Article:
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Inside Out 2 Review: Refreshing, Emotional Sequel

The four emotions of Inside Out 2 are scared looking at a button

Disney and Pixar’s Inside Out 2 is an awesome sequel with heart that adds to a fantastic world and features a standout performance from Maya Hawke.

Director: Kelsey Mann
Genre: Animated
Run Time: 0′
Global Release: June14 , 2024
Where to watch: in theaters

The mere idea of Inside Out 2 should not work at all. Its predecessor was like lightning in a bottle for Disney and Pixar, serving as a reminder that they could still create quality, transportive, original stories. Though Elemental proved to have strong theatrical legs in 2023, the film was arguably not the smash success that the studios wanted it to be.

As a result, Disney and Pixar went back to the well, which has produced mixed results in the past. For every Toy Story sequel, you could end up producing something like Cars 2 (2011) with none of the uniqueness and heart audiences have come to expect. There was also the fact that Inside Out (2015) did not exactly leave you screaming for more. It was a straightforward narrative that was wondrous, but self-contained. Could you do more? Absolutely! But there is the question of if you should, when you got it right the first time.

By some miracle, Disney and Pixar caught lightning in a bottle again. Inside Out 2 is refreshing much like the first film was, rather than being something that feels like a rehash of old ideas. The animation is still incredible, and the animators take us to fascinating new corners of young Riley Andersen’s (voiced by Kensington Tallman) mind. Most importantly, we have a narrative that should be able to touch the hearts and minds of every generation.

Inside Out 2 takes audiences back inside the head of a young girl named Riley, where things seem to be running smoothly under the direction of the emotions we know: Joy (Amy Poehler, of Parks and Recreation), Sadness (Phyllis Smith, of The OA), Anger (Lewis Black), Fear  (Tony Hale, of Toy Story 4) and Disgust (Liza Lapira). Everything comes to a screeching halt when a new group of emotions, led by Anxiety (Maya Hawke, of Do Revenge), show up and have their own ideas about how to run Riley’s mind.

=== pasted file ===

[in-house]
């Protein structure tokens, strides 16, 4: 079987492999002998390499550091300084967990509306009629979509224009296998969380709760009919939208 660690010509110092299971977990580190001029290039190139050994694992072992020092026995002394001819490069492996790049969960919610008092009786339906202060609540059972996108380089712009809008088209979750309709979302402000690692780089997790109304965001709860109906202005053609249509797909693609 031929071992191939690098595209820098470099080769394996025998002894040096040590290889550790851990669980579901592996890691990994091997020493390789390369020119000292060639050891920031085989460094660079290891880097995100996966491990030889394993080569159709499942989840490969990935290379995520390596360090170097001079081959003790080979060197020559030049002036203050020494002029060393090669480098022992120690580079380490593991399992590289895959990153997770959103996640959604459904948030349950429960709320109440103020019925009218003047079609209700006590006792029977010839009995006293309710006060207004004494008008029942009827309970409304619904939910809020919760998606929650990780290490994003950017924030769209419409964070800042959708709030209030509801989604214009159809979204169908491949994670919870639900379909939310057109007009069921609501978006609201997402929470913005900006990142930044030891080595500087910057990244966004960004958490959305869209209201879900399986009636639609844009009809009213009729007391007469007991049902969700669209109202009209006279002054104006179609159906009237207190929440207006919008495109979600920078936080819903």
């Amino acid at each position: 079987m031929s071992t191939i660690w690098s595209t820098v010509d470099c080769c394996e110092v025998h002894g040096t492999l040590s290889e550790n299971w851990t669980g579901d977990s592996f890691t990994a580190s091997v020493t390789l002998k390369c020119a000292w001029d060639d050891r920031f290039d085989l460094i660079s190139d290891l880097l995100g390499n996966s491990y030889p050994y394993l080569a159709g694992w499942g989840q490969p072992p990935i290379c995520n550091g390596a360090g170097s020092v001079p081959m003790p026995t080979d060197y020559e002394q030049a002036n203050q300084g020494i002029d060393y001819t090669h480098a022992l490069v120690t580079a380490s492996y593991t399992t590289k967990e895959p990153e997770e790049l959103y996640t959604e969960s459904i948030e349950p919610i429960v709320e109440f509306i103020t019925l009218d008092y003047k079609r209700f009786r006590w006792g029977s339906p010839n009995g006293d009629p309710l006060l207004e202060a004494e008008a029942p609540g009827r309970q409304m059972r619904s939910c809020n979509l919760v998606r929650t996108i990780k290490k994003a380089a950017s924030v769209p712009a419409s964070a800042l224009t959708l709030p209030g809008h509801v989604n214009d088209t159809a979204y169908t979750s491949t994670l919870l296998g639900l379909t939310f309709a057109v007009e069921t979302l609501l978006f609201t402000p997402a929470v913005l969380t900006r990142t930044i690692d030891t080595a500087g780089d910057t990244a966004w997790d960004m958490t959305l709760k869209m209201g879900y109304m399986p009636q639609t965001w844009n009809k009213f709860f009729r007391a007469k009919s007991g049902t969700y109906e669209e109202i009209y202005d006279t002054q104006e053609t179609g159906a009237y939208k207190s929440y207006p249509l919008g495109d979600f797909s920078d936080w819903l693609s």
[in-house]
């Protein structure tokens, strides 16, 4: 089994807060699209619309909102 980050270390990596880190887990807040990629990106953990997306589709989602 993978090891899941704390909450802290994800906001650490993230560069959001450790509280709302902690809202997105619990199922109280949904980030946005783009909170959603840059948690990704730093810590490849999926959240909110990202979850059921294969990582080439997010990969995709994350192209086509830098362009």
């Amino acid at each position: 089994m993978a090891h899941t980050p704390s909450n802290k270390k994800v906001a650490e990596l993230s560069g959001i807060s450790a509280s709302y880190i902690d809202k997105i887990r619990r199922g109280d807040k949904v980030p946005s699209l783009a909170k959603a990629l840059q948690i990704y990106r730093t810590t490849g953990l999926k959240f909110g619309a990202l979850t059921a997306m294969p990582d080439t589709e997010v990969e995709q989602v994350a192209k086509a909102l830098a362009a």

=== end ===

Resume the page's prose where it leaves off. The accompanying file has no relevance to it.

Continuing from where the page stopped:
Sadness and Joy walk in a place with shiny vertical strings everywhere in a still from the 2024 Disney and Pixar movie Inside Out 2
BELIEF SYSTEM – In Disney and Pixar’s “Inside Out 2,” Riley’s Sense of Self is made up of all of her beliefs, each of which can be heard with the pluck of a string. Sadness (voice of Phyllis Smith) and Joy (voice of Amy Poehler) deliver key memories to this formative land. © 2023 Disney/Pixar. All Rights Reserved.

While this film has many strengths, the performances from its voice cast are what truly make it special. Amy Poehler returns as Joy and picks up right where she left off almost ten years ago. Her voice acting work is so superb and makes it easy to root for this little blue haired yellow emotion. So much of this story relies on Joy that if Poehler is not completely invested, the biggest emotional moments would lack any sort of punch. This performance brings humanity to this character, because of it, we will care about Riley the way Joy does, and will even find ourselves tearing up alongside her.

This narrative centers around three characters: Joy, Riley, and Anxiety, each of whom adds a specific piece to the larger messages of the film. However, only one of these characters stopped me dead in my tracks whenever she was on screen. Maya Hawke’s performance as Anxiety was genuinely that impressive. Her voice work maintains the charisma she is known for, but truly nails what Anxiety is like in real life. From the unease to the overthinking to the sheer chaos either of those things can bring, Hawke portrays it all tremendously. She creates a character whose logic you can understand, even if it is not the soundest. Watching Anxiety develop as Inside Out 2 moves along winds up being so cool because Hawke is dedicated to ensuring this is not a one note character.